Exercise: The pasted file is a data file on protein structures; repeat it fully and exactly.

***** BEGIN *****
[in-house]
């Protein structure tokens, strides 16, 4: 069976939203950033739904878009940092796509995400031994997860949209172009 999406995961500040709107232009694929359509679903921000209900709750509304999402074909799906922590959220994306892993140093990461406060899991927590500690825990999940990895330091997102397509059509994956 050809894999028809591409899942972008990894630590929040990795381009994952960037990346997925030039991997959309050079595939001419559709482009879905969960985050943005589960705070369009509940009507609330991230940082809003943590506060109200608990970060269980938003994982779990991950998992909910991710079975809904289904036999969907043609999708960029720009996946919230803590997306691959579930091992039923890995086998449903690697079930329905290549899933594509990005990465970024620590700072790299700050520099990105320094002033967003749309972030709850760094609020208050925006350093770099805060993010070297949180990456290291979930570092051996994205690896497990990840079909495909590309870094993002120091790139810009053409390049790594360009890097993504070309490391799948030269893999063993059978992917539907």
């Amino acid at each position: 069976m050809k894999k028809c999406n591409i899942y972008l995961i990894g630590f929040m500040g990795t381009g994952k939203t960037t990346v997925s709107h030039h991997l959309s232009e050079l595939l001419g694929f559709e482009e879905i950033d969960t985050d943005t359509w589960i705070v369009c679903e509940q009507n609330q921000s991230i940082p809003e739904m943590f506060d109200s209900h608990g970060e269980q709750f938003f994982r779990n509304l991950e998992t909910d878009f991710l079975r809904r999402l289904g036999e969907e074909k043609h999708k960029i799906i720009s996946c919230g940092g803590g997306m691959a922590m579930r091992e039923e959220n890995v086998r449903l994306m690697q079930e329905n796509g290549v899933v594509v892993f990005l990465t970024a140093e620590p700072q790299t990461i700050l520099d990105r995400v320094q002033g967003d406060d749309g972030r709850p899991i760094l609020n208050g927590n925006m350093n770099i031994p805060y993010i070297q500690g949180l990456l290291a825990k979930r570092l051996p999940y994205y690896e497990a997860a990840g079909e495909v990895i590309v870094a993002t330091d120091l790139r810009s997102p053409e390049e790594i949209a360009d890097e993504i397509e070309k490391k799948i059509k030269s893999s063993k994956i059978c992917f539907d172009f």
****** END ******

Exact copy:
[in-house]
């Protein structure tokens, strides 16, 4: 069976939203950033739904878009940092796509995400031994997860949209172009 999406995961500040709107232009694929359509679903921000209900709750509304999402074909799906922590959220994306892993140093990461406060899991927590500690825990999940990895330091997102397509059509994956 050809894999028809591409899942972008990894630590929040990795381009994952960037990346997925030039991997959309050079595939001419559709482009879905969960985050943005589960705070369009509940009507609330991230940082809003943590506060109200608990970060269980938003994982779990991950998992909910991710079975809904289904036999969907043609999708960029720009996946919230803590997306691959579930091992039923890995086998449903690697079930329905290549899933594509990005990465970024620590700072790299700050520099990105320094002033967003749309972030709850760094609020208050925006350093770099805060993010070297949180990456290291979930570092051996994205690896497990990840079909495909590309870094993002120091790139810009053409390049790594360009890097993504070309490391799948030269893999063993059978992917539907």
């Amino acid at each position: 069976m050809k894999k028809c999406n591409i899942y972008l995961i990894g630590f929040m500040g990795t381009g994952k939203t960037t990346v997925s709107h030039h991997l959309s232009e050079l595939l001419g694929f559709e482009e879905i950033d969960t985050d943005t359509w589960i705070v369009c679903e509940q009507n609330q921000s991230i940082p809003e739904m943590f506060d109200s209900h608990g970060e269980q709750f938003f994982r779990n509304l991950e998992t909910d878009f991710l079975r809904r999402l289904g036999e969907e074909k043609h999708k960029i799906i720009s996946c919230g940092g803590g997306m691959a922590m579930r091992e039923e959220n890995v086998r449903l994306m690697q079930e329905n796509g290549v899933v594509v892993f990005l990465t970024a140093e620590p700072q790299t990461i700050l520099d990105r995400v320094q002033g967003d406060d749309g972030r709850p899991i760094l609020n208050g927590n925006m350093n770099i031994p805060y993010i070297q500690g949180l990456l290291a825990k979930r570092l051996p999940y994205y690896e497990a997860a990840g079909e495909v990895i590309v870094a993002t330091d120091l790139r810009s997102p053409e390049e790594i949209a360009d890097e993504i397509e070309k490391k799948i059509k030269s893999s063993k994956i059978c992917f539907d172009f």